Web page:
I made a huge mistake. Don’t make the same mistakes I made – Hire a criminal justice or prison consultant immediately if you think you are in any kind of legal trouble.
I went through a well-publicized battle with the U.S. government that resulted in me exhausted, beaten down, suicidal, literally insane, and after ten years of relentless non-stop harassment by an overzealous prosecutor, I finally, reluctantly, on the advice and prodding by my lawyers, agreed to a guilty plea of one count of wire fraud. During these ten years of fighting with the U.S. government I made many, many mistakes, but the biggest of all of them was not hiring a prison consultant on day one to guide me through the inequities and corruption of the U.S. criminal “justice” system.
A real qualified prison consultant (preferably an attorney) has: A strong legal background, good relationships with numerous criminal defense attorneys, a through understanding of every aspect of the American criminal justice system, been to prison and understands every aspect of prison life and all the steps before and after prison, a thorough understanding of how state, local and federal prison administrations work, and finally, has the time to spend on your case and be there for you every step of the way from indictment through probation through post prison life. Please note that there are a zillion frauds out there peddling themselves as prison consultants and I even, to my dismay, mistakenly hired and wasted my money on one of them. Please don’t make that mistake and hire someone who will have your best interests in mind.
My particular story is complex, but unfortunately, not uncommon. In 2008 I was contacted by the Securities and Exchange Commission (SEC) as they had a complaint from a disgruntled ex-employee relating to one of the Hedge Funds (BayStar Capital) that I managed. Mistakenly, I was not worried as it is endemic in the hedge fund industry to be contacted by the SEC and I had been contacted numerous times in the past. Other than being very time consuming, and very expensive (legal fees), none of my past interactions with the SEC ended up with any results other than a pain in the butt. This time was different though. I had embarked on a trading strategy called PIPES (Private Investment in Public Equities), in which I was very publicly at the forefront. It was a complex strategy in which you purchased a long convertible bond in a publicly traded company and simultaneously shorted the companies underlying common stock. It was perfectly legal, and I had many, many wall street law firms review what I was doing and give me the OK, but the SEC didn’t understand the strategy and the SEC believes everything they do not understand must be illegal.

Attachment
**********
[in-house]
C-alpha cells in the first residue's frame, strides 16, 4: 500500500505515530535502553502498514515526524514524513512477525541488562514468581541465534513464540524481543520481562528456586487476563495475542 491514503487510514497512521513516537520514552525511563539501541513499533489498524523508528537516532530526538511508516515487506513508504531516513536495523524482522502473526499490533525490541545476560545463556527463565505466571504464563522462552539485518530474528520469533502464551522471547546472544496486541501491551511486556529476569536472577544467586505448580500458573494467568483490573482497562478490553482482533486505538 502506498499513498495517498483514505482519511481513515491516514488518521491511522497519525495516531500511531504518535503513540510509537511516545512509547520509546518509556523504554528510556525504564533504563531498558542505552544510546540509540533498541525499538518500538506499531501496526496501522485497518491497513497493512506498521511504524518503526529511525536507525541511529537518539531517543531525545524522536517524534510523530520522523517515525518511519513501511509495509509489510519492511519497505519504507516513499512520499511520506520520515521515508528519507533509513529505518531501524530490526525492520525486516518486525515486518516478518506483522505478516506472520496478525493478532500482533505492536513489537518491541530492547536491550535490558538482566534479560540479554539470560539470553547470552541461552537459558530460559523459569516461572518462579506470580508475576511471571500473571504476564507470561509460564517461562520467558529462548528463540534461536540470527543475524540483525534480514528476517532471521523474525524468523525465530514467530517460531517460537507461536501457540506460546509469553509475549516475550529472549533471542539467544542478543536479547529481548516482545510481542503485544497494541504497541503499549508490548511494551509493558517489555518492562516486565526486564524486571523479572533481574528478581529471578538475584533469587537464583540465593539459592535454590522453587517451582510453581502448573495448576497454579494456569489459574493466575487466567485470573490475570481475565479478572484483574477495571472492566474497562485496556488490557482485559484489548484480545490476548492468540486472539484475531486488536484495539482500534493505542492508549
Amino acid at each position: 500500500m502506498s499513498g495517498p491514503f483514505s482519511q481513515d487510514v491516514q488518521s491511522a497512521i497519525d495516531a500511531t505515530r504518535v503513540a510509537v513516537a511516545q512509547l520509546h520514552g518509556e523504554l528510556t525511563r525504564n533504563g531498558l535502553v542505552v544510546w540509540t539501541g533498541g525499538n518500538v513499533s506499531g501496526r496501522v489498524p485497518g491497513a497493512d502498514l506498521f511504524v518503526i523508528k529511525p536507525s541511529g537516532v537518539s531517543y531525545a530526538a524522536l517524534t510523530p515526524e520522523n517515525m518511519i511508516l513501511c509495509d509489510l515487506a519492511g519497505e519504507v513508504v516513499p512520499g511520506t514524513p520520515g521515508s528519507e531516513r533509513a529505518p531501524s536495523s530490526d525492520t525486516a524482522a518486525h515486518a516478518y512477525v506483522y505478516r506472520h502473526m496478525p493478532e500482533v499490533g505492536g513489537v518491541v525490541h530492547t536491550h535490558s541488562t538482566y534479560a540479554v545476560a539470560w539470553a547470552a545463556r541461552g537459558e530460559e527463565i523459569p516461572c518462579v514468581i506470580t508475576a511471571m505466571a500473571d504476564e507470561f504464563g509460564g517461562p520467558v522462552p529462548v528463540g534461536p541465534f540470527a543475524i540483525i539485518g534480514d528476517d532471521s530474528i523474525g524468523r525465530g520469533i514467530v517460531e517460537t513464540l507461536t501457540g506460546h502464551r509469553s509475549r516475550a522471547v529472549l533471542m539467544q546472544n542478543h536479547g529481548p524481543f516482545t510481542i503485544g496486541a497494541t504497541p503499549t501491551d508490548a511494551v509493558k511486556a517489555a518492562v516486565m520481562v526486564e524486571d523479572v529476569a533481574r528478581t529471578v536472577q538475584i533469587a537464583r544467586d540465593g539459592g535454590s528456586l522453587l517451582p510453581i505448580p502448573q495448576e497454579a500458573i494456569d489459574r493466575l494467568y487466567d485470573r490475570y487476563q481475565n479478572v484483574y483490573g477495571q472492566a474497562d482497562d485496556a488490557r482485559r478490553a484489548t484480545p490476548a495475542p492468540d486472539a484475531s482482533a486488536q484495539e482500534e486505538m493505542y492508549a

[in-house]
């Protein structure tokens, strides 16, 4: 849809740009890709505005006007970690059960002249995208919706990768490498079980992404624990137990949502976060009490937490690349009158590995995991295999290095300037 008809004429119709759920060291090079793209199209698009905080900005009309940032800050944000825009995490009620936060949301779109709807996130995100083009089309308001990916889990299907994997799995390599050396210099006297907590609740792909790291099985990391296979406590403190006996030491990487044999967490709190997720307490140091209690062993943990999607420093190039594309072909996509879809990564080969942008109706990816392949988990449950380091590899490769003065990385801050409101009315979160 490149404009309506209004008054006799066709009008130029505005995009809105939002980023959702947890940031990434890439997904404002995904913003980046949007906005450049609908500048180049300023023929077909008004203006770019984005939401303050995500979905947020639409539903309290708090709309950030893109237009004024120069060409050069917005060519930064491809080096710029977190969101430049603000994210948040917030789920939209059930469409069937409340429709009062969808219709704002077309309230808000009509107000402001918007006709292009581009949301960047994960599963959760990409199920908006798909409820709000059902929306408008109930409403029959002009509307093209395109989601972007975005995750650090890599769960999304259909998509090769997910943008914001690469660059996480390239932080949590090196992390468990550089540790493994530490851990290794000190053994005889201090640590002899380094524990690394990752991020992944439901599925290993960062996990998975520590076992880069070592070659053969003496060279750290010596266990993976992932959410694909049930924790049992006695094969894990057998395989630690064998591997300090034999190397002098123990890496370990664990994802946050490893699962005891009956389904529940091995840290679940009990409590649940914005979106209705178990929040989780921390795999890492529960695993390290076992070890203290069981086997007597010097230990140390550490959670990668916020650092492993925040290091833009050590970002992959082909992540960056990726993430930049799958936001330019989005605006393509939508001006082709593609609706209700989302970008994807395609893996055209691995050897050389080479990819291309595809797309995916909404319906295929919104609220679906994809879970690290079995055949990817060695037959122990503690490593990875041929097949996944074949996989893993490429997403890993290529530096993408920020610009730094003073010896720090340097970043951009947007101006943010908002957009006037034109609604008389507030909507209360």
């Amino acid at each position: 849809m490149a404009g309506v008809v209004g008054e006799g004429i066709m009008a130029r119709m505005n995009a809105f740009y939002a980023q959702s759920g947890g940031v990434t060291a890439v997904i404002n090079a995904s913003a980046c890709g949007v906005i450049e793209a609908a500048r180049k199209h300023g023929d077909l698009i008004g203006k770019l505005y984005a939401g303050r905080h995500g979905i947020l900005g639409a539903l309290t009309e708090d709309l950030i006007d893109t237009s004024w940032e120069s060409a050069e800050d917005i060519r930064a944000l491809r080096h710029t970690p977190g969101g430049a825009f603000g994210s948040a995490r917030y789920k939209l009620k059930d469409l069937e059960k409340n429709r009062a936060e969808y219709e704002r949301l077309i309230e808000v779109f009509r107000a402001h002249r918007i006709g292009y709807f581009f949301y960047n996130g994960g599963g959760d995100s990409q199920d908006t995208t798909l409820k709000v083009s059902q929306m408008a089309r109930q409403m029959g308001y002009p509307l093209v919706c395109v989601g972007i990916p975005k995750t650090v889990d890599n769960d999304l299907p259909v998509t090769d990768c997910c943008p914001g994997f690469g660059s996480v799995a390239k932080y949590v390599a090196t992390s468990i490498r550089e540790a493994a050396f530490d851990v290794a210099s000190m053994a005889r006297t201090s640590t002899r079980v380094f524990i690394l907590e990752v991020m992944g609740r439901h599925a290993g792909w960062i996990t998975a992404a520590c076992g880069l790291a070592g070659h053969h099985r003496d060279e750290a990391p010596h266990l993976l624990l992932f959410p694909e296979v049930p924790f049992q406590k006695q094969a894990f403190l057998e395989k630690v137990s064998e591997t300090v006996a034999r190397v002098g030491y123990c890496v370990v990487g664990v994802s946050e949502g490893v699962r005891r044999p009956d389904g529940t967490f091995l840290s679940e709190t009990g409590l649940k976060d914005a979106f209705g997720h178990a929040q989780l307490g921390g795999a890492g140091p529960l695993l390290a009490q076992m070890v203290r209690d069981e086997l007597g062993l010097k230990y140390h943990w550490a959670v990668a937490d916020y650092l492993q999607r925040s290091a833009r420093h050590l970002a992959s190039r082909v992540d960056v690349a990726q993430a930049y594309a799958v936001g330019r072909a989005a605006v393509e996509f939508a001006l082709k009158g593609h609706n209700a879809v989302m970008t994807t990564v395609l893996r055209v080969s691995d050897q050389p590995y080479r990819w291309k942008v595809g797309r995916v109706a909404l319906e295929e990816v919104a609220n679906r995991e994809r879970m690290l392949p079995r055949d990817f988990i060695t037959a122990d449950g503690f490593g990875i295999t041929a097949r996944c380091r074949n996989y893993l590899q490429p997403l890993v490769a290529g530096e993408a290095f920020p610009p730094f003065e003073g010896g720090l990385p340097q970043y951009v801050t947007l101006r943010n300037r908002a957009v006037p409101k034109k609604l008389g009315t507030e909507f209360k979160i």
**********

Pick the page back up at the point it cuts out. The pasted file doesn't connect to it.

So, from 2008 to 2010 the SEC investigated my hedge fund with an army of their lawyers and subpoenaed literally millions of documents costing me millions of dollars in legal and document production fees. At the time, what I didn’t fully understand, is that once the SEC sinks this much money and time into a case they can not politically afford not to come up with something that they can advertise to the public showing the politicos that fund them that they are doing their job in order to justify their existence. This is the moment I should have hired a prison consultant. Had I done so I would have had someone to guide me through the process from the beginning and I could have avoided so many mistakes I therein went on to make.
Like so many potential defendants and/or actual defendants, I had the belief that my attorneys were looking out for my best interests and had the situation in hand. Boy was I wrong. First, the biggest concern of most (not all) attorneys is to get paid.
Second, in order to keep up billable hours and make as much money as possible, attorneys need as many clients as possible, which means they can only devote so much time to each client in order to keep their billing machine running.
Third, lawyers have a huge built in conflict of interest that no one talks about. They are always up against the same judges and prosecutors and, at the detrimental expense of their client, they do not want to piss off these people as they want to be in their good favor for the next case. It’s an amazing conflict of interest to watch and you have to be in the middle of it to understand just how much this conflict affects their judgement and actions.